“Wow. Or it could be he’s already got enough of the nitty-gritty and wants to be able to communicate it those unfortunate souls who don’t speak gheek. All the nitty-gritty in the world doesn’t do much good if you can’t produce something usable by the world at large.”
I’ll refer you to what he initially said about knowledge rapidly becoming obsolete (at least for MS-allied folks). If you accept his premise, then you can’t really ever have “enough” of the nitty gritty … unless, as I said, you’re going to try to cross over into a management role.
The sell-by date for people skilled in FOSS is generally much further in the future and it’s comparatively easy to keep yourself up to date. In most cases, age discrimination will become an issue long before FOSS skills are truly obsolete.
“Generally the new technologies that truely dominate (and thus are ‘required’ learning) will generally solve new problems that come up, or solve existing problems in a significantly better way.”
You’ve sort of left yourself a huge out with the “or solve existing problems in a significantly better way” bit, haven’t you? Whether, when MS pulls the rug out from under its developer community and suddenly announces that one tech is out and another is suddenly in (maybe VB6 vs. VB.net?), the new tech is really better is completely subjective, isn’t it? None of the mortally wounded VB6 programmers I’ve spoken with, for example, believe that they’re being treated particularly well by MS.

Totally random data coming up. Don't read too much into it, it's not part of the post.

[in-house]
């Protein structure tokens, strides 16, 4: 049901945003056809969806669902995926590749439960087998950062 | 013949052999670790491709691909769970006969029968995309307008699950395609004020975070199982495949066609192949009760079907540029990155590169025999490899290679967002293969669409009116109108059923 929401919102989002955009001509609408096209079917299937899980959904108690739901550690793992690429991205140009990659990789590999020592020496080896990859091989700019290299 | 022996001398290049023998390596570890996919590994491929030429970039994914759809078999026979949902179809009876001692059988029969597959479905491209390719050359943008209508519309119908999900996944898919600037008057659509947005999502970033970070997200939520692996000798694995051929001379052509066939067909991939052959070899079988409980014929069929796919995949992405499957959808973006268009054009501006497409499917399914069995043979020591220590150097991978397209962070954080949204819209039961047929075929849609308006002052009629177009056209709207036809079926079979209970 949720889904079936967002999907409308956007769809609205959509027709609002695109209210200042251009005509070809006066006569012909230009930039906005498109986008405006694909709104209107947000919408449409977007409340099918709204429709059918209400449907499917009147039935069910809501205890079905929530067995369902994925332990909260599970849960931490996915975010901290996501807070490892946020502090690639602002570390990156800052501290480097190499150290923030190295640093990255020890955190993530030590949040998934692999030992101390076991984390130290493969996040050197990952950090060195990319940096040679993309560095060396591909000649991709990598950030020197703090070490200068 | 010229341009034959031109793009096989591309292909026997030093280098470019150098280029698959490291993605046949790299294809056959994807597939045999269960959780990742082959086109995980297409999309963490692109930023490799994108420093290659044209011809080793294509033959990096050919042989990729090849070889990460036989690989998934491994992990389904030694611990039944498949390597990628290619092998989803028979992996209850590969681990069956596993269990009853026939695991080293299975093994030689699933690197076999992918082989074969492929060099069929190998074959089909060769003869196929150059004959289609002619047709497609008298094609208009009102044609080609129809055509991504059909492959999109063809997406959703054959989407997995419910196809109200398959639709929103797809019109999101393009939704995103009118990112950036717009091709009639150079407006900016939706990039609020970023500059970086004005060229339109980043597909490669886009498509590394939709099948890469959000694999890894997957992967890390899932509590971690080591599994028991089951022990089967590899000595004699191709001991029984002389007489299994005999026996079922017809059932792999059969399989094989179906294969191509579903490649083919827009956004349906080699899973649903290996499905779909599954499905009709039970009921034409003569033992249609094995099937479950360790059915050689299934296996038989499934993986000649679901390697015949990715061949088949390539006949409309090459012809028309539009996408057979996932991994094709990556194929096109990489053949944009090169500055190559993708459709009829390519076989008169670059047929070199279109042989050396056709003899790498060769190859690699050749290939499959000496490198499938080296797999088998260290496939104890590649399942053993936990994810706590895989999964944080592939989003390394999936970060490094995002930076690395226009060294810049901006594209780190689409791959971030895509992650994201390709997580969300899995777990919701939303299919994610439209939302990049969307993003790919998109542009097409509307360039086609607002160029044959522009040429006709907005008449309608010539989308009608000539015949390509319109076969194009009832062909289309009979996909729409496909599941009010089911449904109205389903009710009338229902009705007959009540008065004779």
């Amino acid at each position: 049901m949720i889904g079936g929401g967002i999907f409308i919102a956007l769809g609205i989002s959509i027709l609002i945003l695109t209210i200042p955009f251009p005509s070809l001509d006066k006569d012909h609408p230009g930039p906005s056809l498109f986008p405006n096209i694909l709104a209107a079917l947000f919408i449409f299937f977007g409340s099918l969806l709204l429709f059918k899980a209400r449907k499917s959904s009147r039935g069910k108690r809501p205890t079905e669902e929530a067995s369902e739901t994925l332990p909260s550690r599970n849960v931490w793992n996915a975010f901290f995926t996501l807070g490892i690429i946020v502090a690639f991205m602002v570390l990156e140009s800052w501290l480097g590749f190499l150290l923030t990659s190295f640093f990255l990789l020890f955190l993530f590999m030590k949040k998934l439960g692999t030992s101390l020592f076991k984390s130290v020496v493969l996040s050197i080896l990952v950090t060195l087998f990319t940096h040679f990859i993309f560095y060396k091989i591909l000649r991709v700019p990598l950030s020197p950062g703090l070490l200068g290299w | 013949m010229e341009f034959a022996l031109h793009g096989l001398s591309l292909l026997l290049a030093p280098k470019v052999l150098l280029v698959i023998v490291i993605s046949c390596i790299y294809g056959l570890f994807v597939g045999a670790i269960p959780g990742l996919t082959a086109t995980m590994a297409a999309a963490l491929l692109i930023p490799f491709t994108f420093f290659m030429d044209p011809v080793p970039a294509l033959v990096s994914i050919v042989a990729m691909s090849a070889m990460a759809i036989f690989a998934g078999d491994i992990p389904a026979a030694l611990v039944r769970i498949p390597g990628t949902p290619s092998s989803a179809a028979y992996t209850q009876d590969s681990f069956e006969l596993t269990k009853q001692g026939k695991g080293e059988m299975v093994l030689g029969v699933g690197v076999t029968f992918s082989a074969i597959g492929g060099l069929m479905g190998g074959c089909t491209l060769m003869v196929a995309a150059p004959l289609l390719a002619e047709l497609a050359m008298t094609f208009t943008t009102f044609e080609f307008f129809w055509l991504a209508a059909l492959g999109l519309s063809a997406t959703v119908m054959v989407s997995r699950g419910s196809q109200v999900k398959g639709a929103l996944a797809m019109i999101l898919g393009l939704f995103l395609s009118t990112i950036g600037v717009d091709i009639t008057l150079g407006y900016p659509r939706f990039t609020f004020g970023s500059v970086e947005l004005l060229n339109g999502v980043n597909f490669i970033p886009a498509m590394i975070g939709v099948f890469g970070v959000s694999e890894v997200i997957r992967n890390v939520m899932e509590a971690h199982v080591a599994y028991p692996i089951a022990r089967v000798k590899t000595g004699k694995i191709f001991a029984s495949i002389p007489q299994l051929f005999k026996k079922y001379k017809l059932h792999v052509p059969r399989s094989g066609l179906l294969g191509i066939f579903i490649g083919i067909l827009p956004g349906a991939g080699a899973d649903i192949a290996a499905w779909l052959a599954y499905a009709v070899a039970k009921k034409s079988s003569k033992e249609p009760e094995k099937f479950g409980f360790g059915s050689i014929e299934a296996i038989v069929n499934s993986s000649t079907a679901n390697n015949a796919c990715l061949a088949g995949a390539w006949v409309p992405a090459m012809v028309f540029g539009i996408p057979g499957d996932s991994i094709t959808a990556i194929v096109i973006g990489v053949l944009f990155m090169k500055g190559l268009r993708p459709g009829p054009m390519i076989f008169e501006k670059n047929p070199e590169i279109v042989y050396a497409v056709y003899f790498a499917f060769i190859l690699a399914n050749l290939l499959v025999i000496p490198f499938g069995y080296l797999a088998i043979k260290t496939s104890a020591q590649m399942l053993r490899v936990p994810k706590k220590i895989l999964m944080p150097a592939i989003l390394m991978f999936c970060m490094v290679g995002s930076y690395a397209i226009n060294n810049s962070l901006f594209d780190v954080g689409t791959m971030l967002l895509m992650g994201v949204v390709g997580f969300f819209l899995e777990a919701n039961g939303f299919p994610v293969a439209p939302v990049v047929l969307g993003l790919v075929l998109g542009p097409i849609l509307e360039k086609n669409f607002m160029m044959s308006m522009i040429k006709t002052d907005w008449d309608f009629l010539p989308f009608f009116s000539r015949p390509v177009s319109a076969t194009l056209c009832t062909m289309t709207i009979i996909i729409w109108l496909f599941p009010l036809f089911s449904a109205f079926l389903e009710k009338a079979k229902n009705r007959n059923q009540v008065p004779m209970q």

“Basically you want to keep moving your skills up the chain towards more design, more analysis, more human-factors because these are the parts of the job which are difficult to outsource.”
Yes, that’s the message of the day. Here’s the rub, though: if you got into software development because you love developing software (writing actual code) then, when you just barely, by the skin of your teeth, are able to transition out of actual coding into being an architect or someone who basically throws specs over a wall to some software sweatshop in Rumania or Bangalore or Beijing … you haven’t really “kept your job”, now have you? You’ve actually completely changed jobs.